Donating bone marrow is just one kindness done by this top chef.
Sterling Wright always gives 100 percent. For him, helping others is a privilege. That kindness extends to family, friends, and even strangers.
He proved how much he cares for others when he donated bone marrow, the spongy tissue inside bones, to a young woman in her early 20s. He didn’t know her, but that didn’t stop him. “I have a daughter and, as a father, I couldn’t imagine what the parents of this young lady were going through,” he said.
That young lady, a student at Georgetown University, needed healthy bone marrow in order to live; bone marrow produces healthy blood cells, and a transplant can replace damaged bone marrow with healthy bone marrow stem cells. Wright was a perfect match. The thought of saving a life made the decision an easy one.
Wright attended a talk at work on organ and bone donations. “I didn’t listen to any of the negatives because to me, everything was positive,” he explained. “My heart was in this, and when I heard that I was a match for a young lady who was close in age to my daughter’s I didn’t hesitate.”
The negatives are few. Donating bone marrow can be a bit painful. “I’d be in more pain knowing I could do something good for someone and not do it,” he said. “And I get to meet her next year, by the grace of God.”
The decision to donate to a stranger didn’t faze him. What made it easier was that it usually takes three months for bone marrow compatibility results to come back. “This only took two weeks, and we had a 100 percent compatibility,” he said. “It was meant to be. It gave me the opportunity to improve someone’s life. That was totally worth it to me.”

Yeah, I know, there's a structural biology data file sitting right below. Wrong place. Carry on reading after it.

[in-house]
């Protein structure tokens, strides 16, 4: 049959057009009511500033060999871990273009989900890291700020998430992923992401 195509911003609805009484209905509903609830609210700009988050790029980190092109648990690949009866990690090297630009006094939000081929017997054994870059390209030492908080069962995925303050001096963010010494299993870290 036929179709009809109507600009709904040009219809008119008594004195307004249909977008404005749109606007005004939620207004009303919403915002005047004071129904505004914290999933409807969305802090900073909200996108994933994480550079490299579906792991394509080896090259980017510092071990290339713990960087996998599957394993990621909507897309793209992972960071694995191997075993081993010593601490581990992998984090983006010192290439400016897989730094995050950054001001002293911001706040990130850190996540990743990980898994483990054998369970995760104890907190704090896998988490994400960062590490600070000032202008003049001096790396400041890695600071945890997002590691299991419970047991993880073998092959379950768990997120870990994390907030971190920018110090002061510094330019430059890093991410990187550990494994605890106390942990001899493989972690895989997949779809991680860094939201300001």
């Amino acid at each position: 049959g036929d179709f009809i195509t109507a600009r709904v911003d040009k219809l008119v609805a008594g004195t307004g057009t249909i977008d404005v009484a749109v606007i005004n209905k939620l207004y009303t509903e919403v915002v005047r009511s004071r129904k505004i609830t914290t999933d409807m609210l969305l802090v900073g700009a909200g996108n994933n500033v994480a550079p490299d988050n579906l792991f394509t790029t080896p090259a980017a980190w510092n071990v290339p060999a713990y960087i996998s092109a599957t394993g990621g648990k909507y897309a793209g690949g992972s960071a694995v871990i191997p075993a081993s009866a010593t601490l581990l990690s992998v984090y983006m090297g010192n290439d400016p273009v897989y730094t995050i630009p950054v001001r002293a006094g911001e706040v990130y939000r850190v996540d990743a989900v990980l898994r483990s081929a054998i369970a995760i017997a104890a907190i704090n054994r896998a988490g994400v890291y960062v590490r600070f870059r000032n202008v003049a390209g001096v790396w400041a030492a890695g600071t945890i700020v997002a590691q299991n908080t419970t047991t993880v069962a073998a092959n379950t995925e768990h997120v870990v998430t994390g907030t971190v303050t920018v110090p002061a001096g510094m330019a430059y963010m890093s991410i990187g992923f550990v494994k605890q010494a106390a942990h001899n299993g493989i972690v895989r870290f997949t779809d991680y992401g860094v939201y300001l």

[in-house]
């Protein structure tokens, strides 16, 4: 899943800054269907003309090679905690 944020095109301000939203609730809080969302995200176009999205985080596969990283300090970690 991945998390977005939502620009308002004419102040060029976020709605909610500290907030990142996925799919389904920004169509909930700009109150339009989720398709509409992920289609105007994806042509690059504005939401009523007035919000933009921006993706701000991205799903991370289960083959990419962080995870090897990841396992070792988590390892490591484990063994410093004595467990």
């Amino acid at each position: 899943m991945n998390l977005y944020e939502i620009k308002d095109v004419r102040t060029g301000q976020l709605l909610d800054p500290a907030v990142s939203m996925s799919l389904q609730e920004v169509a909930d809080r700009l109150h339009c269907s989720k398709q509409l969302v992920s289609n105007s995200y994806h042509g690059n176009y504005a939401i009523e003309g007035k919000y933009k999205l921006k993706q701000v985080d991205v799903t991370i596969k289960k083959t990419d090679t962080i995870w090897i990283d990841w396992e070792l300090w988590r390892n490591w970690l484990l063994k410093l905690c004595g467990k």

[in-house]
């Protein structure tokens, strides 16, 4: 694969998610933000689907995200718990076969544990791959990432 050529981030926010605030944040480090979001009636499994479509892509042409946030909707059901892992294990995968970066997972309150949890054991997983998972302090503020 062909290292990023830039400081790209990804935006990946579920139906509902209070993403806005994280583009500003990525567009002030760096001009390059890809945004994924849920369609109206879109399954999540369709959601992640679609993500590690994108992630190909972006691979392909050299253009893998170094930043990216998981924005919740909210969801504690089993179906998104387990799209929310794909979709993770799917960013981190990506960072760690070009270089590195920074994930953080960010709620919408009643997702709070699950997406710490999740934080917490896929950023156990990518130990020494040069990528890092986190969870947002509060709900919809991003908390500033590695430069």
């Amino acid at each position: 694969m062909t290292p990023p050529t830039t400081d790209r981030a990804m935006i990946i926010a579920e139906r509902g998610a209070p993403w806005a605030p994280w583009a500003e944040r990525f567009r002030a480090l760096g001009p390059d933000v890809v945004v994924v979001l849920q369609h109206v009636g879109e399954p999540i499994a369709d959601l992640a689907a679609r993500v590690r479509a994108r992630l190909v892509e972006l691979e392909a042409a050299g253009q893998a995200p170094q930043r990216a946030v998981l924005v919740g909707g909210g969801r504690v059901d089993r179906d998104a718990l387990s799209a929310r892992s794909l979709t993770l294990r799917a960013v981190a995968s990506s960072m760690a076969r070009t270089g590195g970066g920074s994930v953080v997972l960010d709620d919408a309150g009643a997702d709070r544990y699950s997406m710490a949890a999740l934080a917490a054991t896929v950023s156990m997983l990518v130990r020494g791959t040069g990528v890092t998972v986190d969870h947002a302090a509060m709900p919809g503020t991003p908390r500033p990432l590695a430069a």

According to The Bone Marrow Foundation, approximately 50,000 blood and marrow transplants are performed worldwide each year to treat children and adults with more than 70 illnesses.
Donating bone marrow takes several steps. Once a match is found, the donor needs to commit between 20 and 30 hours of his time, which is spread out over a four- to six-week period. After that period, the donor undergoes a surgical procedure done under general or regional anesthesia in a hospital. Doctors use needles to withdraw liquid marrow from the back of the pelvic bone. The procedure takes about two hours, and the donor can spend a night in the hospital.
Wright recovered with just a little pain. “Saving a life was so powerful that the little bit of pain I experienced was totally worth it,” he said.
Serving others is second nature to Wright. He works as a chef at Five Star Food Service in Nashville. He enjoys preparing meals for others.
His joy from cooking was so strong that he became a contestant on Hell’s Kitchen with Chef Gordon Ramsey. “I gained Chef Ramsey’s respect,” he said. “It was hard work, a lot of fun, and I met so many wonderful people being a chef on Hell’s Kitchen.”
Throughout the show, the other chefs and Chef Ramsey knew him as Mr. 100. “That because I give 100 percent of myself to everything I do,” he said.
Cooking is such a delight for Wright. “When I see people eating the food I prepare and see a big smile on their face when they take those first few bites, it’s so positive, so good,” he said.
In a couple of weeks, he’ll meet the young lady who received his bone marrow. According to Wright, her body accepted his bone marrow after one week. “She’s doing well,” he said.
“If God put something in your heart, there’s a reason for that. I’m a firm believer; my faith is so strong. I believe when you go through pain you can use it as a testimony to help others.”
Making someone smile is what drives Wright. He plans on being a spokesperson for The Bone Marrow Foundation. “You know love conquers everything,” he said. “I love and everybody knows it. It’s not a day of work for me. I get paid to have fun. And while that’s beautiful, the most beautiful thing of all is saving a life.”
August 29, 2017
Janet O’Dell, RN